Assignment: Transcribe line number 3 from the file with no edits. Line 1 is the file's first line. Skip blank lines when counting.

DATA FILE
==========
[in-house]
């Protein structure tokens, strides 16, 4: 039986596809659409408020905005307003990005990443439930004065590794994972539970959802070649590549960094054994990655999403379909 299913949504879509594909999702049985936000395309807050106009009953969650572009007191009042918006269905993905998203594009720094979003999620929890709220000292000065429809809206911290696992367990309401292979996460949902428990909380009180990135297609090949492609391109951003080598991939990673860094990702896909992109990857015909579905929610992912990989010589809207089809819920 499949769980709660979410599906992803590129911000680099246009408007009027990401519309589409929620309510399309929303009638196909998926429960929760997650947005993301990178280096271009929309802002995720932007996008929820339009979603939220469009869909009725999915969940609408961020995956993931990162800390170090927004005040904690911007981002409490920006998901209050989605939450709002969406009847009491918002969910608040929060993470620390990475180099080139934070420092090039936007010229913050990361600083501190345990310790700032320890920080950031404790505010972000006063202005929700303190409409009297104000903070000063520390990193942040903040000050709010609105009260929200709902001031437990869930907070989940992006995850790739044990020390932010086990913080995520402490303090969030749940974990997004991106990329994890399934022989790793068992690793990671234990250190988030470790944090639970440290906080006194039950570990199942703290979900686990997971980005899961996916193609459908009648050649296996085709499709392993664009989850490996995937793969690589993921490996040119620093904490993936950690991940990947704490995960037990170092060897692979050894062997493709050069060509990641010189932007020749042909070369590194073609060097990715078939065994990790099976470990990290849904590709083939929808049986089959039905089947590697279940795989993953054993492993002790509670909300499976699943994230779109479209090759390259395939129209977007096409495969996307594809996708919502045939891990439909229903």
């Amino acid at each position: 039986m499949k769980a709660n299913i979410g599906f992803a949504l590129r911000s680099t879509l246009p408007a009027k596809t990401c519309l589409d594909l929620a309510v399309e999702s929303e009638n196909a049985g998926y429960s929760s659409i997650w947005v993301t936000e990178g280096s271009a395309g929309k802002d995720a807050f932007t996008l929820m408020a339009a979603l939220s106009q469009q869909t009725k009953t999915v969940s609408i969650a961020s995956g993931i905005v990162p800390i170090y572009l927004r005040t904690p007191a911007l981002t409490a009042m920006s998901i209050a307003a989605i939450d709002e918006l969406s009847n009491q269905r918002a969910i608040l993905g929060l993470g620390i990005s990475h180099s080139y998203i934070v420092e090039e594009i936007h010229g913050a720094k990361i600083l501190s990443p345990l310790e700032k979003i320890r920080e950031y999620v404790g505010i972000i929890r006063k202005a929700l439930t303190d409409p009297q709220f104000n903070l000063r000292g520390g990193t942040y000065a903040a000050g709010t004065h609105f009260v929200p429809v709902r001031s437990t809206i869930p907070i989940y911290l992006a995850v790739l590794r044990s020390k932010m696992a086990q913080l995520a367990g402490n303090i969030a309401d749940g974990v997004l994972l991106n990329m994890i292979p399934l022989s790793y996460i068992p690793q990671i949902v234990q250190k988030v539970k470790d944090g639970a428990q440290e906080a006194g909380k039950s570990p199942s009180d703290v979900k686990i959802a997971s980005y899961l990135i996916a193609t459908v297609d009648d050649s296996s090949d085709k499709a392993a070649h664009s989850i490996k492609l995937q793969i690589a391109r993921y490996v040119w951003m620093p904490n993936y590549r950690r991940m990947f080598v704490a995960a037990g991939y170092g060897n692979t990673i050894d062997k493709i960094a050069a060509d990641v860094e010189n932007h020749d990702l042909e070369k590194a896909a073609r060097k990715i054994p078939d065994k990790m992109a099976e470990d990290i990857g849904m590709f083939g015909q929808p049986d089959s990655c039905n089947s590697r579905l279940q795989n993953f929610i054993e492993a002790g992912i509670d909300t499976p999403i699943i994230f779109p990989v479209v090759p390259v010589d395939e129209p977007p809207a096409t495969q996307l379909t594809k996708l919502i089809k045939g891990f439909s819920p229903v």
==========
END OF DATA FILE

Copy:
């Amino acid at each position: 039986m499949k769980a709660n299913i979410g599906f992803a949504l590129r911000s680099t879509l246009p408007a009027k596809t990401c519309l589409d594909l929620a309510v399309e999702s929303e009638n196909a049985g998926y429960s929760s659409i997650w947005v993301t936000e990178g280096s271009a395309g929309k802002d995720a807050f932007t996008l929820m408020a339009a979603l939220s106009q469009q869909t009725k009953t999915v969940s609408i969650a961020s995956g993931i905005v990162p800390i170090y572009l927004r005040t904690p007191a911007l981002t409490a009042m920006s998901i209050a307003a989605i939450d709002e918006l969406s009847n009491q269905r918002a969910i608040l993905g929060l993470g620390i990005s990475h180099s080139y998203i934070v420092e090039e594009i936007h010229g913050a720094k990361i600083l501190s990443p345990l310790e700032k979003i320890r920080e950031y999620v404790g505010i972000i929890r006063k202005a929700l439930t303190d409409p009297q709220f104000n903070l000063r000292g520390g990193t942040y000065a903040a000050g709010t004065h609105f009260v929200p429809v709902r001031s437990t809206i869930p907070i989940y911290l992006a995850v790739l590794r044990s020390k932010m696992a086990q913080l995520a367990g402490n303090i969030a309401d749940g974990v997004l994972l991106n990329m994890i292979p399934l022989s790793y996460i068992p690793q990671i949902v234990q250190k988030v539970k470790d944090g639970a428990q440290e906080a006194g909380k039950s570990p199942s009180d703290v979900k686990i959802a997971s980005y899961l990135i996916a193609t459908v297609d009648d050649s296996s090949d085709k499709a392993a070649h664009s989850i490996k492609l995937q793969i690589a391109r993921y490996v040119w951003m620093p904490n993936y590549r950690r991940m990947f080598v704490a995960a037990g991939y170092g060897n692979t990673i050894d062997k493709i960094a050069a060509d990641v860094e010189n932007h020749d990702l042909e070369k590194a896909a073609r060097k990715i054994p078939d065994k990790m992109a099976e470990d990290i990857g849904m590709f083939g015909q929808p049986d089959s990655c039905n089947s590697r579905l279940q795989n993953f929610i054993e492993a002790g992912i509670d909300t499976p999403i699943i994230f779109p990989v479209v090759p390259v010589d395939e129209p977007p809207a096409t495969q996307l379909t594809k996708l919502i089809k045939g891990f439909s819920p229903v």